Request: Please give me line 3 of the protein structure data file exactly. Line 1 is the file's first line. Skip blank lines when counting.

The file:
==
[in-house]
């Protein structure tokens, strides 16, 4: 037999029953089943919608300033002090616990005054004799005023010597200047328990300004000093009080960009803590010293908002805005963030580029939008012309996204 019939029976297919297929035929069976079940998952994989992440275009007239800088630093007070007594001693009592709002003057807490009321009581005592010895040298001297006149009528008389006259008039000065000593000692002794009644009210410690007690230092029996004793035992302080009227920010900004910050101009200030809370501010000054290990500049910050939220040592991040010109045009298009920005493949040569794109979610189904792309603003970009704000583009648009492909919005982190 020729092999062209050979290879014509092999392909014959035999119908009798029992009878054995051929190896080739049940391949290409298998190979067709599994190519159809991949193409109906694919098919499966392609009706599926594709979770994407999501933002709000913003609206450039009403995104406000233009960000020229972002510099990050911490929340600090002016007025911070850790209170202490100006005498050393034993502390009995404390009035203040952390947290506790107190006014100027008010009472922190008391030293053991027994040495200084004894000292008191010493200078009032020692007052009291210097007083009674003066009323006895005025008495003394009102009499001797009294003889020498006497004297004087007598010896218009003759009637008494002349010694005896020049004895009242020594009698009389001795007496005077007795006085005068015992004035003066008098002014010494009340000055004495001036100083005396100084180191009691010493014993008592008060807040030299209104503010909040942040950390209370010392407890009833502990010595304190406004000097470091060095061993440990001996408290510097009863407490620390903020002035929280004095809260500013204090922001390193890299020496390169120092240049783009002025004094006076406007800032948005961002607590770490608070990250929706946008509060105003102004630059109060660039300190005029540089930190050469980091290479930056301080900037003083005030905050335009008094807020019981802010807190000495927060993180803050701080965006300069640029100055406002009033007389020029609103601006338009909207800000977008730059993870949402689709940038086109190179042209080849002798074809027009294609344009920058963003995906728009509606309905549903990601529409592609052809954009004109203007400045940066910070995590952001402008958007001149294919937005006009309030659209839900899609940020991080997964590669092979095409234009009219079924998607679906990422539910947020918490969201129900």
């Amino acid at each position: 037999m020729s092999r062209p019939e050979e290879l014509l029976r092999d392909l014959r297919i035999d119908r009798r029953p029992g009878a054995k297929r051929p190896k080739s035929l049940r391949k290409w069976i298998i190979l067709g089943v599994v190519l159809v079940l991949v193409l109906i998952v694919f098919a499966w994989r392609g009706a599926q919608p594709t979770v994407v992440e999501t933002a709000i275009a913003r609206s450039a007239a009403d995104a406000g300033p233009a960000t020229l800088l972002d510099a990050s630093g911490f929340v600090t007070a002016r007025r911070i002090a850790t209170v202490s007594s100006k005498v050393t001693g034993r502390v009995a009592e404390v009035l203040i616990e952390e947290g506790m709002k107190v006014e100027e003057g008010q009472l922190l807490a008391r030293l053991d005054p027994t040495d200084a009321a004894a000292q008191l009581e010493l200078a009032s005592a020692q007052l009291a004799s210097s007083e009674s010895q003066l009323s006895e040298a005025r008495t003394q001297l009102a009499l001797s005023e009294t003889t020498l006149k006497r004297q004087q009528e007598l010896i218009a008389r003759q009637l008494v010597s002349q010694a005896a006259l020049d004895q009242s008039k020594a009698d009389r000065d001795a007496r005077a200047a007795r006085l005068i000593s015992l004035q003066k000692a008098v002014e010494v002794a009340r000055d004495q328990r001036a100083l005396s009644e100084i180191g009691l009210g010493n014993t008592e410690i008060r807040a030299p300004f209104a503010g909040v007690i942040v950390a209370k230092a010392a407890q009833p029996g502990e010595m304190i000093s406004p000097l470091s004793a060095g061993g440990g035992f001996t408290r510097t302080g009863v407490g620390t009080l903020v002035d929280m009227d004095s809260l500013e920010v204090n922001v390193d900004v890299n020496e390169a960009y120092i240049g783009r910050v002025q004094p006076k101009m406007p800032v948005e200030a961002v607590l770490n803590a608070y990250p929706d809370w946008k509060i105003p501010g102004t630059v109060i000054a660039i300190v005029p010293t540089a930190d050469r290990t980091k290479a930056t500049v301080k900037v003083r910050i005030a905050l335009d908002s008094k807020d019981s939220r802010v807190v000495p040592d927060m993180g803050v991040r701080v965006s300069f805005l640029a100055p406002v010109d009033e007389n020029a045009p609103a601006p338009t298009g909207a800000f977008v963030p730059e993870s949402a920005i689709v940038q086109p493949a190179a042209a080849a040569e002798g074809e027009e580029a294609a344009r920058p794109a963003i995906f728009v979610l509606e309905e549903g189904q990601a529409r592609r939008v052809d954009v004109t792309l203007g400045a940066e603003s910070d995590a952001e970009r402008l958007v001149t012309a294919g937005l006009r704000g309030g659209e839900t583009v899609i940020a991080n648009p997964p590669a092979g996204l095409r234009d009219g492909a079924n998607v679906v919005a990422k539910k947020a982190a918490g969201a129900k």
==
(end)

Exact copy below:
């Amino acid at each position: 037999m020729s092999r062209p019939e050979e290879l014509l029976r092999d392909l014959r297919i035999d119908r009798r029953p029992g009878a054995k297929r051929p190896k080739s035929l049940r391949k290409w069976i298998i190979l067709g089943v599994v190519l159809v079940l991949v193409l109906i998952v694919f098919a499966w994989r392609g009706a599926q919608p594709t979770v994407v992440e999501t933002a709000i275009a913003r609206s450039a007239a009403d995104a406000g300033p233009a960000t020229l800088l972002d510099a990050s630093g911490f929340v600090t007070a002016r007025r911070i002090a850790t209170v202490s007594s100006k005498v050393t001693g034993r502390v009995a009592e404390v009035l203040i616990e952390e947290g506790m709002k107190v006014e100027e003057g008010q009472l922190l807490a008391r030293l053991d005054p027994t040495d200084a009321a004894a000292q008191l009581e010493l200078a009032s005592a020692q007052l009291a004799s210097s007083e009674s010895q003066l009323s006895e040298a005025r008495t003394q001297l009102a009499l001797s005023e009294t003889t020498l006149k006497r004297q004087q009528e007598l010896i218009a008389r003759q009637l008494v010597s002349q010694a005896a006259l020049d004895q009242s008039k020594a009698d009389r000065d001795a007496r005077a200047a007795r006085l005068i000593s015992l004035q003066k000692a008098v002014e010494v002794a009340r000055d004495q328990r001036a100083l005396s009644e100084i180191g009691l009210g010493n014993t008592e410690i008060r807040a030299p300004f209104a503010g909040v007690i942040v950390a209370k230092a010392a407890q009833p029996g502990e010595m304190i000093s406004p000097l470091s004793a060095g061993g440990g035992f001996t408290r510097t302080g009863v407490g620390t009080l903020v002035d929280m009227d004095s809260l500013e920010v204090n922001v390193d900004v890299n020496e390169a960009y120092i240049g783009r910050v002025q004094p006076k101009m406007p800032v948005e200030a961002v607590l770490n803590a608070y990250p929706d809370w946008k509060i105003p501010g102004t630059v109060i000054a660039i300190v005029p010293t540089a930190d050469r290990t980091k290479a930056t500049v301080k900037v003083r910050i005030a905050l335009d908002s008094k807020d019981s939220r802010v807190v000495p040592d927060m993180g803050v991040r701080v965006s300069f805005l640029a100055p406002v010109d009033e007389n020029a045009p609103a601006p338009t298009g909207a800000f977008v963030p730059e993870s949402a920005i689709v940038q086109p493949a190179a042209a080849a040569e002798g074809e027009e580029a294609a344009r920058p794109a963003i995906f728009v979610l509606e309905e549903g189904q990601a529409r592609r939008v052809d954009v004109t792309l203007g400045a940066e603003s910070d995590a952001e970009r402008l958007v001149t012309a294919g937005l006009r704000g309030g659209e839900t583009v899609i940020a991080n648009p997964p590669a092979g996204l095409r234009d009219g492909a079924n998607v679906v919005a990422k539910k947020a982190a918490g969201a129900k």